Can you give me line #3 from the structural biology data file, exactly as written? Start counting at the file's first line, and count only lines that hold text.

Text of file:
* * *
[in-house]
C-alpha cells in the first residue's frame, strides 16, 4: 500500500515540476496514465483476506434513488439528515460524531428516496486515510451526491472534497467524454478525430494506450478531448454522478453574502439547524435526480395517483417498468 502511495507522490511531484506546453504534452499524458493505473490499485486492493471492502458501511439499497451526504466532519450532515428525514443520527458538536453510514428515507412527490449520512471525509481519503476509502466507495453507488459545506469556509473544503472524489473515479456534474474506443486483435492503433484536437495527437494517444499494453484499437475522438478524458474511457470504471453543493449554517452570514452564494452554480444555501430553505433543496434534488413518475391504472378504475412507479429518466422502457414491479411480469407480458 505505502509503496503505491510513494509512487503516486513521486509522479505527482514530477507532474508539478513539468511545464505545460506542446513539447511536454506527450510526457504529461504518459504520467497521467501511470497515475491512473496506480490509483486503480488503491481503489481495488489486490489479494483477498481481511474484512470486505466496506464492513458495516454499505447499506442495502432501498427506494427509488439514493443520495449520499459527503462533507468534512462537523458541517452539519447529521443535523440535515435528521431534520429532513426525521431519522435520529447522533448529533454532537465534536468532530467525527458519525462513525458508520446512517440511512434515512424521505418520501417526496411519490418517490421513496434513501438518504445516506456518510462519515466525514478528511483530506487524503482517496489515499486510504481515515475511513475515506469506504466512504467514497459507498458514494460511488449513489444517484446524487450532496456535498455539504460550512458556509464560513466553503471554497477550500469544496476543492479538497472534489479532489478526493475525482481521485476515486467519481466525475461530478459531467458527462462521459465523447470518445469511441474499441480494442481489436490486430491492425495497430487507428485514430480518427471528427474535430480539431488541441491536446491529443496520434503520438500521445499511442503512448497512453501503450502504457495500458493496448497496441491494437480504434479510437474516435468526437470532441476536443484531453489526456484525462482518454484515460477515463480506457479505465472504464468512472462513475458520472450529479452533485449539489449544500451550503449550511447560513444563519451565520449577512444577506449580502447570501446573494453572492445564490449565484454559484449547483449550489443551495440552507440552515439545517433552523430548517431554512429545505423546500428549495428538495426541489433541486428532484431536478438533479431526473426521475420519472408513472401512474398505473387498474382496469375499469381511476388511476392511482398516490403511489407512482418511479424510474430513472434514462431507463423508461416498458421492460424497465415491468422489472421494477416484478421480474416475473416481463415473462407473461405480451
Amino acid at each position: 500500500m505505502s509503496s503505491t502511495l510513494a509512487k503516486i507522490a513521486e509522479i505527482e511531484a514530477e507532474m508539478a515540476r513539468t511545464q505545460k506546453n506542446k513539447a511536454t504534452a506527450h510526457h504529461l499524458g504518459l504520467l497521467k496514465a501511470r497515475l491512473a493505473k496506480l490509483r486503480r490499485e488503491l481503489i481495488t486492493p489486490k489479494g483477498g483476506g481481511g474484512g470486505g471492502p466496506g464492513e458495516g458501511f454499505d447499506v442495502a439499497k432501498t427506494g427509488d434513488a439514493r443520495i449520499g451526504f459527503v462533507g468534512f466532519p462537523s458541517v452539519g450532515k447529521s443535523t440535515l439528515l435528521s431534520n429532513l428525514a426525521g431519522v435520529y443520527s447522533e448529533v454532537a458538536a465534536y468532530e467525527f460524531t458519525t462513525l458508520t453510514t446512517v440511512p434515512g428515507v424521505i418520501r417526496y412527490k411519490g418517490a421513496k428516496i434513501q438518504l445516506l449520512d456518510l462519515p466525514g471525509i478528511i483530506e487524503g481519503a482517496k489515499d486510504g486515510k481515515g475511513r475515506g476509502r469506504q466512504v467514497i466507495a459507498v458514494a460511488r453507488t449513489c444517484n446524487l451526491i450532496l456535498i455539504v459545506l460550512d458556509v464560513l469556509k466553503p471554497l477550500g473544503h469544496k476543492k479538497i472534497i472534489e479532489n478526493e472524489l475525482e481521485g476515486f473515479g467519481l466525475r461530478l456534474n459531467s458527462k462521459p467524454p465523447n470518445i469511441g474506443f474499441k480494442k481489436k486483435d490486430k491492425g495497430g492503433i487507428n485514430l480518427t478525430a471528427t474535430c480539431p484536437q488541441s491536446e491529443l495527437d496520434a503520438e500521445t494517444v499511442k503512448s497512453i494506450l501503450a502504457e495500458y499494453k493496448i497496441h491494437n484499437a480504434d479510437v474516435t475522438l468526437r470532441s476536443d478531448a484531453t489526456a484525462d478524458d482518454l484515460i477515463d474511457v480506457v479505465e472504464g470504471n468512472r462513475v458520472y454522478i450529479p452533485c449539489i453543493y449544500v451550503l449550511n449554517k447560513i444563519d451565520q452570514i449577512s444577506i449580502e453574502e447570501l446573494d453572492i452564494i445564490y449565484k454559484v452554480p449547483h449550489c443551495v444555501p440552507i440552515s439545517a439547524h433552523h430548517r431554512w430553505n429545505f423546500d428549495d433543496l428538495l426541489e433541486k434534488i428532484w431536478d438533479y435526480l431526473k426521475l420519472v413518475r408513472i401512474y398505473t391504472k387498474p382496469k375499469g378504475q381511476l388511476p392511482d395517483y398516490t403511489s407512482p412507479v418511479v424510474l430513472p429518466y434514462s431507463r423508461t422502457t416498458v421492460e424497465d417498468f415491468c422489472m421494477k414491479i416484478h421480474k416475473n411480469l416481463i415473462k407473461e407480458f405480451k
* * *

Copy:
Amino acid at each position: 500500500m505505502s509503496s503505491t502511495l510513494a509512487k503516486i507522490a513521486e509522479i505527482e511531484a514530477e507532474m508539478a515540476r513539468t511545464q505545460k506546453n506542446k513539447a511536454t504534452a506527450h510526457h504529461l499524458g504518459l504520467l497521467k496514465a501511470r497515475l491512473a493505473k496506480l490509483r486503480r490499485e488503491l481503489i481495488t486492493p489486490k489479494g483477498g483476506g481481511g474484512g470486505g471492502p466496506g464492513e458495516g458501511f454499505d447499506v442495502a439499497k432501498t427506494g427509488d434513488a439514493r443520495i449520499g451526504f459527503v462533507g468534512f466532519p462537523s458541517v452539519g450532515k447529521s443535523t440535515l439528515l435528521s431534520n429532513l428525514a426525521g431519522v435520529y443520527s447522533e448529533v454532537a458538536a465534536y468532530e467525527f460524531t458519525t462513525l458508520t453510514t446512517v440511512p434515512g428515507v424521505i418520501r417526496y412527490k411519490g418517490a421513496k428516496i434513501q438518504l445516506l449520512d456518510l462519515p466525514g471525509i478528511i483530506e487524503g481519503a482517496k489515499d486510504g486515510k481515515g475511513r475515506g476509502r469506504q466512504v467514497i466507495a459507498v458514494a460511488r453507488t449513489c444517484n446524487l451526491i450532496l456535498i455539504v459545506l460550512d458556509v464560513l469556509k466553503p471554497l477550500g473544503h469544496k476543492k479538497i472534497i472534489e479532489n478526493e472524489l475525482e481521485g476515486f473515479g467519481l466525475r461530478l456534474n459531467s458527462k462521459p467524454p465523447n470518445i469511441g474506443f474499441k480494442k481489436k486483435d490486430k491492425g495497430g492503433i487507428n485514430l480518427t478525430a471528427t474535430c480539431p484536437q488541441s491536446e491529443l495527437d496520434a503520438e500521445t494517444v499511442k503512448s497512453i494506450l501503450a502504457e495500458y499494453k493496448i497496441h491494437n484499437a480504434d479510437v474516435t475522438l468526437r470532441s476536443d478531448a484531453t489526456a484525462d478524458d482518454l484515460i477515463d474511457v480506457v479505465e472504464g470504471n468512472r462513475v458520472y454522478i450529479p452533485c449539489i453543493y449544500v451550503l449550511n449554517k447560513i444563519d451565520q452570514i449577512s444577506i449580502e453574502e447570501l446573494d453572492i452564494i445564490y449565484k454559484v452554480p449547483h449550489c443551495v444555501p440552507i440552515s439545517a439547524h433552523h430548517r431554512w430553505n429545505f423546500d428549495d433543496l428538495l426541489e433541486k434534488i428532484w431536478d438533479y435526480l431526473k426521475l420519472v413518475r408513472i401512474y398505473t391504472k387498474p382496469k375499469g378504475q381511476l388511476p392511482d395517483y398516490t403511489s407512482p412507479v418511479v424510474l430513472p429518466y434514462s431507463r423508461t422502457t416498458v421492460e424497465d417498468f415491468c422489472m421494477k414491479i416484478h421480474k416475473n411480469l416481463i415473462k407473461e407480458f405480451k